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Case Competition 2023 Case 9 Malignant Phyllodes Tumor of the Breast

Authors: Sakshi Andersen, Matilda Svenning Hunt & Tine M. Engberg Damsgaard

A 58-year-old female was referred to the Department of Breast Surgery with a red, swollen and tender right breast. The patient had a medical history of hypertension and benign cysts in the breasts and had undergone augmentation mammoplasty with breast implants 15 years ago. The symptoms debuted 14 days prior to admission, and she was initially treated with antibiotics on the suspicion of an infection. The patient had not at any time presented with fever or any other symptoms of illness. According to the patient, no mass in the breast could be palpated initially.

Before and after

Patient examination

Inspection and palpation of the right breast revealed a giant mass, which was estimated to be 12 cm in diameter, located behind the nipple-areola complex. The skin was stretched, and the shape of the breast was deformed. The contralateral breast was unaffected. No enlarged lymph nodes were found in the axillary region or the head and neck region. Nine days after the initial examination, the mass was clinically assessed to have enlarged to 30 cm in diameter.

Pre-Operative Considerations

An ultrasound was performed immediately and showed a large heterogenous mass in the right breast involving almost all of the breast with no clear arguments of invasion, classified as BIRADS 5. The breast implant was with extracapsular rupture on the right side, and the breast implant on the left side was with intracapsular rupture. The diagnosis of malignant phyllodes tumor was suspected. Hence, a mammography was substituted with an MRI-scan of the breasts, and subsequently a PET-CT scan. Furthermore, a core needle biopsy of the breast was performed which showed a borderline phyllodes tumor. Malignant phyllodes tumor of the breast is a rare type of cancer that arises from the connective tissue of the breast. It accounts for 0.3 to 1% of all breast cancers (1). Phyllodes tumors are classified into three categories: benign, borderline and malignant based upon the microscopic appearance of the stromal component with a distribution of 60%, 20%, and 20%, respectively (2). Treatment of malignant phyllodes tumor typically involves complete surgical resection of the tumor with a margin of normal breast tissue, with axillary lymph node dissection being reserved for selected cases. Adjuvant radiation therapy may be considered in certain situations such as positive margins or large tumors to reduce the risk of local recurrence. In a multidisciplinary team including the sarcoma team, breast surgeons and plastic surgeons, it was decided to perform resection of the tumor with a 2 cm resection margin without primary breast reconstruction. Depending on the defect after radical excision the following options for closure were considered: 1) split- or full-thickness skin graft 2) a thoraco-abdominal rotation flap or 3) a latissimus dorsi muscle flap.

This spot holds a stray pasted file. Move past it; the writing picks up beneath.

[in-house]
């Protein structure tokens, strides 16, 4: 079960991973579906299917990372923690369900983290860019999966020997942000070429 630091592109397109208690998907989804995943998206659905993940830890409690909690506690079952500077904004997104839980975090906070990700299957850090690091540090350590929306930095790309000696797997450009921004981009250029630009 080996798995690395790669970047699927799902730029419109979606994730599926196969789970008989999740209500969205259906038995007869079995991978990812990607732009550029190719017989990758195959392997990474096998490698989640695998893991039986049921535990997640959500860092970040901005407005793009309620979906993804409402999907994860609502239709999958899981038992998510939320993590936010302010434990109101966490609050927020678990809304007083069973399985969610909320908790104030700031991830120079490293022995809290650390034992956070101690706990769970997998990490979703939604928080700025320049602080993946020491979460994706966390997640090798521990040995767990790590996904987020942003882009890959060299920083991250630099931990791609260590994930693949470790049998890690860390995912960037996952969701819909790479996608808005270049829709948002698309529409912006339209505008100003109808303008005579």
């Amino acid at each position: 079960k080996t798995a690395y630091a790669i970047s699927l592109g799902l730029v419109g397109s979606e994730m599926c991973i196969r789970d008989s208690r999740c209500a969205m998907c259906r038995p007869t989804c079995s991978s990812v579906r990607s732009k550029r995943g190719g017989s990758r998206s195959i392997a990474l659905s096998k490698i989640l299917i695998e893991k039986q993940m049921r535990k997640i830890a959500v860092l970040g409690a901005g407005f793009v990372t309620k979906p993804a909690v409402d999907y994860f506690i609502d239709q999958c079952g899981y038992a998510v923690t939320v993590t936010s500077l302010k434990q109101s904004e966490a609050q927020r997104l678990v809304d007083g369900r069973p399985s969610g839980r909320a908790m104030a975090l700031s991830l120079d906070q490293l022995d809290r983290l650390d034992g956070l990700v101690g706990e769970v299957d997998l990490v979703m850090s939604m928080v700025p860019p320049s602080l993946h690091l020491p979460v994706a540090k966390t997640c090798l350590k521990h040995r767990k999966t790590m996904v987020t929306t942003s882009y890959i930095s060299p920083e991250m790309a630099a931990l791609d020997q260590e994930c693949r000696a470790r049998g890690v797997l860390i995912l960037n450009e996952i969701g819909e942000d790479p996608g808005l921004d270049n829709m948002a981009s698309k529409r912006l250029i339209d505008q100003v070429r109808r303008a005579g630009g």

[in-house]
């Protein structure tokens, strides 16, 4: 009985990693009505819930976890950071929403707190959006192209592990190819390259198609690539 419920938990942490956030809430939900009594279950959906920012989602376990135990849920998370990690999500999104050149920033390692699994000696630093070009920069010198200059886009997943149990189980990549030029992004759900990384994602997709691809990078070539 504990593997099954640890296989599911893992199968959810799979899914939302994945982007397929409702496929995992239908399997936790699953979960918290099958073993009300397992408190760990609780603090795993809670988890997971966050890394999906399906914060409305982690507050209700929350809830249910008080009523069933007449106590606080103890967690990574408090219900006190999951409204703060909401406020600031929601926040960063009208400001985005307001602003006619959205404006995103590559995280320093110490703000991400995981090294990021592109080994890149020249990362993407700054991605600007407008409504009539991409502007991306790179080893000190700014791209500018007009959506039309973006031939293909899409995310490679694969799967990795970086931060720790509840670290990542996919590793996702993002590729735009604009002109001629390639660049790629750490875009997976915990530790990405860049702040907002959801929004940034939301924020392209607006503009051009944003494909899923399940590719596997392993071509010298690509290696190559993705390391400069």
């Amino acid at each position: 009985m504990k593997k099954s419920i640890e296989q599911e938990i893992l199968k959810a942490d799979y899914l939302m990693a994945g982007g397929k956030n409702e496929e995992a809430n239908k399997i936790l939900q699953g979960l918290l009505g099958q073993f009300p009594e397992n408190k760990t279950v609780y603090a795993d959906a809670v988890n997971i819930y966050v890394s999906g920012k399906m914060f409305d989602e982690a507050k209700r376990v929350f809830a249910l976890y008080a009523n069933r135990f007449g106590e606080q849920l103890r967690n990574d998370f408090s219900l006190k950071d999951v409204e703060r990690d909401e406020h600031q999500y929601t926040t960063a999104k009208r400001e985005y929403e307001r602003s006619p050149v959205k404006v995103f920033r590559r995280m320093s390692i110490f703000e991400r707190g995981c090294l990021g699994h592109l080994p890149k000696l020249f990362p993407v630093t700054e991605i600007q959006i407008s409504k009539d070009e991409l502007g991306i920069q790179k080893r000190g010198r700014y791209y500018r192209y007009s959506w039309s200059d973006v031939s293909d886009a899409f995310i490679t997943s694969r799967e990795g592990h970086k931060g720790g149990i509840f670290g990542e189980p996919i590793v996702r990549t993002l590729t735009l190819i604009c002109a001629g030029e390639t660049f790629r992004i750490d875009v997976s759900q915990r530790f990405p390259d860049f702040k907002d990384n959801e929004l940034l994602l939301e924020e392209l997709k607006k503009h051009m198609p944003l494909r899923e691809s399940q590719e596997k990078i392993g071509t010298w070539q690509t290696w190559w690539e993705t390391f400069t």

Step 1: Pre-operative imaging